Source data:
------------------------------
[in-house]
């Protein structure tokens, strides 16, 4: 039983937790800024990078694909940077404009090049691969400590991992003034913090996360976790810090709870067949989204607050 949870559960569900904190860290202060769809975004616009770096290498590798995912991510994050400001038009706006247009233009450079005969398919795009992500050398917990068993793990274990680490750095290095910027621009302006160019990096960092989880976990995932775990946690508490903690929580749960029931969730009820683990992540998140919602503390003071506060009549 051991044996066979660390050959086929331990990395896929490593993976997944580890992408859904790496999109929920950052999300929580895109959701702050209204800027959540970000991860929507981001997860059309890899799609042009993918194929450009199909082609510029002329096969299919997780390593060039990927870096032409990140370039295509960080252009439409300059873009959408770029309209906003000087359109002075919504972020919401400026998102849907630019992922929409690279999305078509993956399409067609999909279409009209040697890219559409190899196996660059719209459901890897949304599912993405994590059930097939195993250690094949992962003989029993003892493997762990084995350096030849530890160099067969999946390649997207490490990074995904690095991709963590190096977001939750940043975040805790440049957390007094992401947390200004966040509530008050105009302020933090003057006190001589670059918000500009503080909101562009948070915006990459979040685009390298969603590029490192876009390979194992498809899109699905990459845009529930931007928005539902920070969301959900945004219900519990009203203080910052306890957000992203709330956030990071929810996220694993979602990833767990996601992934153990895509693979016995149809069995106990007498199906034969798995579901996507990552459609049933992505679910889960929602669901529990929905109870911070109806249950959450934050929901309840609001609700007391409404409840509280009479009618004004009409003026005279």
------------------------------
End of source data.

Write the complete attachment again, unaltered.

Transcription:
[in-house]
């Protein structure tokens, strides 16, 4: 039983937790800024990078694909940077404009090049691969400590991992003034913090996360976790810090709870067949989204607050 949870559960569900904190860290202060769809975004616009770096290498590798995912991510994050400001038009706006247009233009450079005969398919795009992500050398917990068993793990274990680490750095290095910027621009302006160019990096960092989880976990995932775990946690508490903690929580749960029931969730009820683990992540998140919602503390003071506060009549 051991044996066979660390050959086929331990990395896929490593993976997944580890992408859904790496999109929920950052999300929580895109959701702050209204800027959540970000991860929507981001997860059309890899799609042009993918194929450009199909082609510029002329096969299919997780390593060039990927870096032409990140370039295509960080252009439409300059873009959408770029309209906003000087359109002075919504972020919401400026998102849907630019992922929409690279999305078509993956399409067609999909279409009209040697890219559409190899196996660059719209459901890897949304599912993405994590059930097939195993250690094949992962003989029993003892493997762990084995350096030849530890160099067969999946390649997207490490990074995904690095991709963590190096977001939750940043975040805790440049957390007094992401947390200004966040509530008050105009302020933090003057006190001589670059918000500009503080909101562009948070915006990459979040685009390298969603590029490192876009390979194992498809899109699905990459845009529930931007928005539902920070969301959900945004219900519990009203203080910052306890957000992203709330956030990071929810996220694993979602990833767990996601992934153990895509693979016995149809069995106990007498199906034969798995579901996507990552459609049933992505679910889960929602669901529990929905109870911070109806249950959450934050929901309840609001609700007391409404409840509280009479009618004004009409003026005279």